Microbial partnerships turn out to be more common and influential than scientists could have ever imagined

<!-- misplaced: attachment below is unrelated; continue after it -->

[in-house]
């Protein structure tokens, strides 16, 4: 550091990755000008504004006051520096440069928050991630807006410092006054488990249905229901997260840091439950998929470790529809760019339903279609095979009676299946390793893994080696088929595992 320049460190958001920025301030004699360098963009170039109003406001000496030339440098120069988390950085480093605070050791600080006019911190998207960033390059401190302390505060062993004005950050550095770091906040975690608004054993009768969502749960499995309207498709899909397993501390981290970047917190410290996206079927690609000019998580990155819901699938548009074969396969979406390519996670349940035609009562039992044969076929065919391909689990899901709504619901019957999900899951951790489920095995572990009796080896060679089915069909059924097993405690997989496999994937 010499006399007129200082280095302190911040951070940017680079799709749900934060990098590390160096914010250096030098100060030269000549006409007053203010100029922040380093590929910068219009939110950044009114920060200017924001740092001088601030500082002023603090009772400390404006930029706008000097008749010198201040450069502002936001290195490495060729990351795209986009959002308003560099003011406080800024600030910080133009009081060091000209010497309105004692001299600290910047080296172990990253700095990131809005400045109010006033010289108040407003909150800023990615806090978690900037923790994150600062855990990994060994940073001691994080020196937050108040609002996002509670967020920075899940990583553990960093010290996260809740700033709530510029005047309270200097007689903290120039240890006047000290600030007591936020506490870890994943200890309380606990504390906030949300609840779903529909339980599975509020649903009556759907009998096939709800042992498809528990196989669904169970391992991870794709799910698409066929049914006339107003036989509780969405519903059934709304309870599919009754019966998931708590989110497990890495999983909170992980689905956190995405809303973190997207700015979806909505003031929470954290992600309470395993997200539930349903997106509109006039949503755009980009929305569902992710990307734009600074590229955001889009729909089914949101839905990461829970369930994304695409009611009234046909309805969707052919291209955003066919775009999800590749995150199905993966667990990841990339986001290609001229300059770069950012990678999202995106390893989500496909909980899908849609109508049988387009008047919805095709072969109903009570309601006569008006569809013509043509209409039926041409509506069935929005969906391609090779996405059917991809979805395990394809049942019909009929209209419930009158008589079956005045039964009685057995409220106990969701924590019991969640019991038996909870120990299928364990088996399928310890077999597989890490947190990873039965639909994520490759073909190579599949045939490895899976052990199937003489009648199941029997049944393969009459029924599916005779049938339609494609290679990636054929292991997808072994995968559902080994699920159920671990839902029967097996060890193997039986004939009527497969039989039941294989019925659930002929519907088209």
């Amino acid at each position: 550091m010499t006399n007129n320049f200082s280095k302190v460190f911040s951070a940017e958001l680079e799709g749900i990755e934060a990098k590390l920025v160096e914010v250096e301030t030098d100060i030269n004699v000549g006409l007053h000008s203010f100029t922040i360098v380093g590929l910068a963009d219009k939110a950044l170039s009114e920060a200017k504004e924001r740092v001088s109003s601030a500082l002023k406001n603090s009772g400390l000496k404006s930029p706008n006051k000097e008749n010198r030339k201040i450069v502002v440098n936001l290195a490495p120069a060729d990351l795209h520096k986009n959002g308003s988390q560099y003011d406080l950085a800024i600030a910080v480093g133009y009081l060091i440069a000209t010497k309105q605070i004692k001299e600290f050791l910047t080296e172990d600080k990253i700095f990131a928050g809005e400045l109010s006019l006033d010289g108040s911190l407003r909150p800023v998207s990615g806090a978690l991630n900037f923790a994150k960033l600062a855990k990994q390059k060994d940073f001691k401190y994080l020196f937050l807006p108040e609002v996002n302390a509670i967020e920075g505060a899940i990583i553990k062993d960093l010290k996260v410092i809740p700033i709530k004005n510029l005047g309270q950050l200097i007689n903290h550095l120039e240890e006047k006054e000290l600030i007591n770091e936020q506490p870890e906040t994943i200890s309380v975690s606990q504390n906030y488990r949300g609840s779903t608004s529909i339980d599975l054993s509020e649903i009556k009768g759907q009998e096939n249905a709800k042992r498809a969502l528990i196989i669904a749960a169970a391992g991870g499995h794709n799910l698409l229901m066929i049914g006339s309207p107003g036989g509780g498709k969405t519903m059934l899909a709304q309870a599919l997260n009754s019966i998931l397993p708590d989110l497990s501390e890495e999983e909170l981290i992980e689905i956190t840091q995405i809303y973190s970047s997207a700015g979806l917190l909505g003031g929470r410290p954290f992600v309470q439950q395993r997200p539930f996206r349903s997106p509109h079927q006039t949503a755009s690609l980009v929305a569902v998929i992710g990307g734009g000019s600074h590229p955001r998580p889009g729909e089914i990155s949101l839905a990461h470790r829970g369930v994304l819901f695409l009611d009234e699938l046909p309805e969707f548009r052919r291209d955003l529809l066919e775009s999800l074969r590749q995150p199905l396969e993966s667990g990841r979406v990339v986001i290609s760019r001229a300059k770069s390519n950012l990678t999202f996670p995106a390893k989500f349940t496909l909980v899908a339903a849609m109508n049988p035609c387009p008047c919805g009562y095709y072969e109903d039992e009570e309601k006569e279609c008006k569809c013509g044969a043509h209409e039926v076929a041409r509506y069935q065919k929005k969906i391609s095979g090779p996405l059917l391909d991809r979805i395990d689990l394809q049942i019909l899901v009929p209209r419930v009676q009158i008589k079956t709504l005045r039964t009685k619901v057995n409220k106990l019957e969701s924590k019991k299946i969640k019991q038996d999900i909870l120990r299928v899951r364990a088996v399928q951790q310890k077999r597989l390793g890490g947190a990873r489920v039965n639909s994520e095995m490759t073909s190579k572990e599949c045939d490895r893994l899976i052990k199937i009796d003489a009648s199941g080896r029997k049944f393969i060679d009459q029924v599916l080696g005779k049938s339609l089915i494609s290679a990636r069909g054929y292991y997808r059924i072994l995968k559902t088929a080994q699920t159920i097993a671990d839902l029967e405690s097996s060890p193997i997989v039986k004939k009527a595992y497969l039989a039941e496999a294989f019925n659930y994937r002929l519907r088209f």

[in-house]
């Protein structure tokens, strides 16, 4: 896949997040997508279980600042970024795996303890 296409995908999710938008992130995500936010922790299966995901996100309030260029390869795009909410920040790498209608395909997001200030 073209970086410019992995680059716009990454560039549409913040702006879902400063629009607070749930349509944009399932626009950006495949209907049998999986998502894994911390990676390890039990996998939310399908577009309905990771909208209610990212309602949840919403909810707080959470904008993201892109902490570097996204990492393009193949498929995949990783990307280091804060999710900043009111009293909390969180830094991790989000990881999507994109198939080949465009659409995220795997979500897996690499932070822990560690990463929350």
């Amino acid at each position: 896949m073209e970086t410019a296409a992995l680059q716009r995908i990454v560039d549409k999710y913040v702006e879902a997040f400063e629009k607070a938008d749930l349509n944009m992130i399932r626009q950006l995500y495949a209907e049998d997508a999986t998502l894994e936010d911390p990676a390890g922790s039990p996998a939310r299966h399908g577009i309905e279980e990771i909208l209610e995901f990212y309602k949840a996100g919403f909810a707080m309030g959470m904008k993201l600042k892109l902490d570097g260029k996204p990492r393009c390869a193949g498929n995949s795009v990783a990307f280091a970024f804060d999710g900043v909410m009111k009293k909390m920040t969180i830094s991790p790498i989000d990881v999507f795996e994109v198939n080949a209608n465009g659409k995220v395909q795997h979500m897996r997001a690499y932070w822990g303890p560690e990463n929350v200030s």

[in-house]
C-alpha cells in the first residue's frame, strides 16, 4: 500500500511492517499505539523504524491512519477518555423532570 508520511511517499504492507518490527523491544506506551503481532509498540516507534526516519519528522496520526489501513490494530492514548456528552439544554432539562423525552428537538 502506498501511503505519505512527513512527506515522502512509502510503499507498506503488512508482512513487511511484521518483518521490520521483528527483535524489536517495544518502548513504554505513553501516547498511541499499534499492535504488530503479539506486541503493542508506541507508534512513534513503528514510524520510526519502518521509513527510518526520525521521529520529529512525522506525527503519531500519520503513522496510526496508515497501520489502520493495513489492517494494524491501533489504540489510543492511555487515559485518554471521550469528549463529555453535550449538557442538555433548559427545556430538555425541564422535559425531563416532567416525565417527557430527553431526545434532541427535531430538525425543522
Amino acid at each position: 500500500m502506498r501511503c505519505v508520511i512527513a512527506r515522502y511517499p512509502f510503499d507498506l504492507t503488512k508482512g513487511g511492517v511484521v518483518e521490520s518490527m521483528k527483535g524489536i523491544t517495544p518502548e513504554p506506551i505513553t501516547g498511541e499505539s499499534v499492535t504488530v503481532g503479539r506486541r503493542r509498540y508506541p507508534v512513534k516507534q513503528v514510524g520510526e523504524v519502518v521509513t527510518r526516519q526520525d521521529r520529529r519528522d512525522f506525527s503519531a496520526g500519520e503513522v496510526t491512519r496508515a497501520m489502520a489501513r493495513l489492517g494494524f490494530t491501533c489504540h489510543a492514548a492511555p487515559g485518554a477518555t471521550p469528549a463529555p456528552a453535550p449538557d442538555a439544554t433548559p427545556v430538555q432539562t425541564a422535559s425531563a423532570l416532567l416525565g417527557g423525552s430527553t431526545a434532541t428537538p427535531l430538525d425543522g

Half a mile below the surface of the ocean, off the coast of Oregon, the Alvin submersible's headlights flicker on to reveal a colorful oasis. Plush carpets of white, yellow and orange microbes cover the seafloor, punctuated by fields of clams and mussels. Red rockfish watch the vessel warily with bulbous milky eyes, while bubble plumes belch from mounds of chalky, variegated rock. The halo of illumination draws visitors forward like a lure, exposing this alien terrain bit by unexpected bit while obscuring its true extent.
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